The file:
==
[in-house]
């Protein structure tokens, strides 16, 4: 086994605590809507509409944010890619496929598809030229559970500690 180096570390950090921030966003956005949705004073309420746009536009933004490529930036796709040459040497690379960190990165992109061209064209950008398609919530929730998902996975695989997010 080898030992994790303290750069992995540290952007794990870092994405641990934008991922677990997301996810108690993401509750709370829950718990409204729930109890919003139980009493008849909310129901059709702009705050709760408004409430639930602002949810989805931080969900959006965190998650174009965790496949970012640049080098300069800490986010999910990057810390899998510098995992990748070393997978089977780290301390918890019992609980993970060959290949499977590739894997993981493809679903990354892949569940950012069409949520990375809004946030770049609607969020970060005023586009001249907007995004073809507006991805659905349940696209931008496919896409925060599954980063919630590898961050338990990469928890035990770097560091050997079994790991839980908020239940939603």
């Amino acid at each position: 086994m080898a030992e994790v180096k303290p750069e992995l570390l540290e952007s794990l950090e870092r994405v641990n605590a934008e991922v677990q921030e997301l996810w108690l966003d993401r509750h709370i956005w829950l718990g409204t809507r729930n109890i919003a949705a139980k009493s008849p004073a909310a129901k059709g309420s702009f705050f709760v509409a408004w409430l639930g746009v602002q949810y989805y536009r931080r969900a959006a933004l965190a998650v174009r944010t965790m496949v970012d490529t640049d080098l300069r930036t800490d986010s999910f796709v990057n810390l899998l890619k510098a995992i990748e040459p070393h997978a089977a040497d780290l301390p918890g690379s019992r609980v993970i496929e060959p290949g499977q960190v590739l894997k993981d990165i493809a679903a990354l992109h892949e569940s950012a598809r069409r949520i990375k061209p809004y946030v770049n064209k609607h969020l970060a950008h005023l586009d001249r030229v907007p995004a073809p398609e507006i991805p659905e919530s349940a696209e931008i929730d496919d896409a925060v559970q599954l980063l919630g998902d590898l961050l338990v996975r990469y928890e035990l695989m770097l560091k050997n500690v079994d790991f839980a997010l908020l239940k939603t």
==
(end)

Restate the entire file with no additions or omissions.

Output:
[in-house]
């Protein structure tokens, strides 16, 4: 086994605590809507509409944010890619496929598809030229559970500690 180096570390950090921030966003956005949705004073309420746009536009933004490529930036796709040459040497690379960190990165992109061209064209950008398609919530929730998902996975695989997010 080898030992994790303290750069992995540290952007794990870092994405641990934008991922677990997301996810108690993401509750709370829950718990409204729930109890919003139980009493008849909310129901059709702009705050709760408004409430639930602002949810989805931080969900959006965190998650174009965790496949970012640049080098300069800490986010999910990057810390899998510098995992990748070393997978089977780290301390918890019992609980993970060959290949499977590739894997993981493809679903990354892949569940950012069409949520990375809004946030770049609607969020970060005023586009001249907007995004073809507006991805659905349940696209931008496919896409925060599954980063919630590898961050338990990469928890035990770097560091050997079994790991839980908020239940939603």
């Amino acid at each position: 086994m080898a030992e994790v180096k303290p750069e992995l570390l540290e952007s794990l950090e870092r994405v641990n605590a934008e991922v677990q921030e997301l996810w108690l966003d993401r509750h709370i956005w829950l718990g409204t809507r729930n109890i919003a949705a139980k009493s008849p004073a909310a129901k059709g309420s702009f705050f709760v509409a408004w409430l639930g746009v602002q949810y989805y536009r931080r969900a959006a933004l965190a998650v174009r944010t965790m496949v970012d490529t640049d080098l300069r930036t800490d986010s999910f796709v990057n810390l899998l890619k510098a995992i990748e040459p070393h997978a089977a040497d780290l301390p918890g690379s019992r609980v993970i496929e060959p290949g499977q960190v590739l894997k993981d990165i493809a679903a990354l992109h892949e569940s950012a598809r069409r949520i990375k061209p809004y946030v770049n064209k609607h969020l970060a950008h005023l586009d001249r030229v907007p995004a073809p398609e507006i991805p659905e919530s349940a696209e931008i929730d496919d896409a925060v559970q599954l980063l919630g998902d590898l961050l338990v996975r990469y928890e035990l695989m770097l560091k050997n500690v079994d790991f839980a997010l908020l239940k939603t």